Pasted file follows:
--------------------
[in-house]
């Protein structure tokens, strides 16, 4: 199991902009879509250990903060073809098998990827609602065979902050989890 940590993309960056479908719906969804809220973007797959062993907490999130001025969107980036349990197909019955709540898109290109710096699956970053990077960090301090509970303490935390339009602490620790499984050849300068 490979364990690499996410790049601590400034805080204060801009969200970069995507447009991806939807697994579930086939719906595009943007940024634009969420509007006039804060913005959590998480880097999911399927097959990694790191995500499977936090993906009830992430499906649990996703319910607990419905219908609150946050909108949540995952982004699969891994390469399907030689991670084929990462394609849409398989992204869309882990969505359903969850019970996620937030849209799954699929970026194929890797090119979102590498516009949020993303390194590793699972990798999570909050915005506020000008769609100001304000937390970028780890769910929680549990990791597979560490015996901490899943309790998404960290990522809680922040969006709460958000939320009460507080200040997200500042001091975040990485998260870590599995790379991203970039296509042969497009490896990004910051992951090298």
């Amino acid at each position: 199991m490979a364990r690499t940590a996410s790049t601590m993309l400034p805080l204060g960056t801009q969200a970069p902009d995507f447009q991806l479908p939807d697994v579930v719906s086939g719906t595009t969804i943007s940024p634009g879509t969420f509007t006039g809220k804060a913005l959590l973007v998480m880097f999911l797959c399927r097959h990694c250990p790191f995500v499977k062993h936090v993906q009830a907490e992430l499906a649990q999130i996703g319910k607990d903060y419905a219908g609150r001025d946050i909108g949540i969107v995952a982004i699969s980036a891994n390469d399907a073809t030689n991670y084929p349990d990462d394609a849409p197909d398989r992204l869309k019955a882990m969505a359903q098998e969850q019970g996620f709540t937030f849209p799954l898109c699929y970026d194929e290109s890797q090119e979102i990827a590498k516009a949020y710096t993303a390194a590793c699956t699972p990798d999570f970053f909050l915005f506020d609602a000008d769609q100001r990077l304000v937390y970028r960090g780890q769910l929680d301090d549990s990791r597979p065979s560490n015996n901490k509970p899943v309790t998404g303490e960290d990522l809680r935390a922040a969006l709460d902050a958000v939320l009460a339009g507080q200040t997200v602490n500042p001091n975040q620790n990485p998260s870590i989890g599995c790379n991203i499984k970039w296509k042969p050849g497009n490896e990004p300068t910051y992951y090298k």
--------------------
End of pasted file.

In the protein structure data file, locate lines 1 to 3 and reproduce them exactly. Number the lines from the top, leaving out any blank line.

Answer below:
[in-house]
């Protein structure tokens, strides 16, 4: 199991902009879509250990903060073809098998990827609602065979902050989890 940590993309960056479908719906969804809220973007797959062993907490999130001025969107980036349990197909019955709540898109290109710096699956970053990077960090301090509970303490935390339009602490620790499984050849300068 490979364990690499996410790049601590400034805080204060801009969200970069995507447009991806939807697994579930086939719906595009943007940024634009969420509007006039804060913005959590998480880097999911399927097959990694790191995500499977936090993906009830992430499906649990996703319910607990419905219908609150946050909108949540995952982004699969891994390469399907030689991670084929990462394609849409398989992204869309882990969505359903969850019970996620937030849209799954699929970026194929890797090119979102590498516009949020993303390194590793699972990798999570909050915005506020000008769609100001304000937390970028780890769910929680549990990791597979560490015996901490899943309790998404960290990522809680922040969006709460958000939320009460507080200040997200500042001091975040990485998260870590599995790379991203970039296509042969497009490896990004910051992951090298």
């Amino acid at each position: 199991m490979a364990r690499t940590a996410s790049t601590m993309l400034p805080l204060g960056t801009q969200a970069p902009d995507f447009q991806l479908p939807d697994v579930v719906s086939g719906t595009t969804i943007s940024p634009g879509t969420f509007t006039g809220k804060a913005l959590l973007v998480m880097f999911l797959c399927r097959h990694c250990p790191f995500v499977k062993h936090v993906q009830a907490e992430l499906a649990q999130i996703g319910k607990d903060y419905a219908g609150r001025d946050i909108g949540i969107v995952a982004i699969s980036a891994n390469d399907a073809t030689n991670y084929p349990d990462d394609a849409p197909d398989r992204l869309k019955a882990m969505a359903q098998e969850q019970g996620f709540t937030f849209p799954l898109c699929y970026d194929e290109s890797q090119e979102i990827a590498k516009a949020y710096t993303a390194a590793c699956t699972p990798d999570f970053f909050l915005f506020d609602a000008d769609q100001r990077l304000v937390y970028r960090g780890q769910l929680d301090d549990s990791r597979p065979s560490n015996n901490k509970p899943v309790t998404g303490e960290d990522l809680r935390a922040a969006l709460d902050a958000v939320l009460a339009g507080q200040t997200v602490n500042p001091n975040q620790n990485p998260s870590i989890g599995c790379n991203i499984k970039w296509k042969p050849g497009n490896e990004p300068t910051y992951y090298k």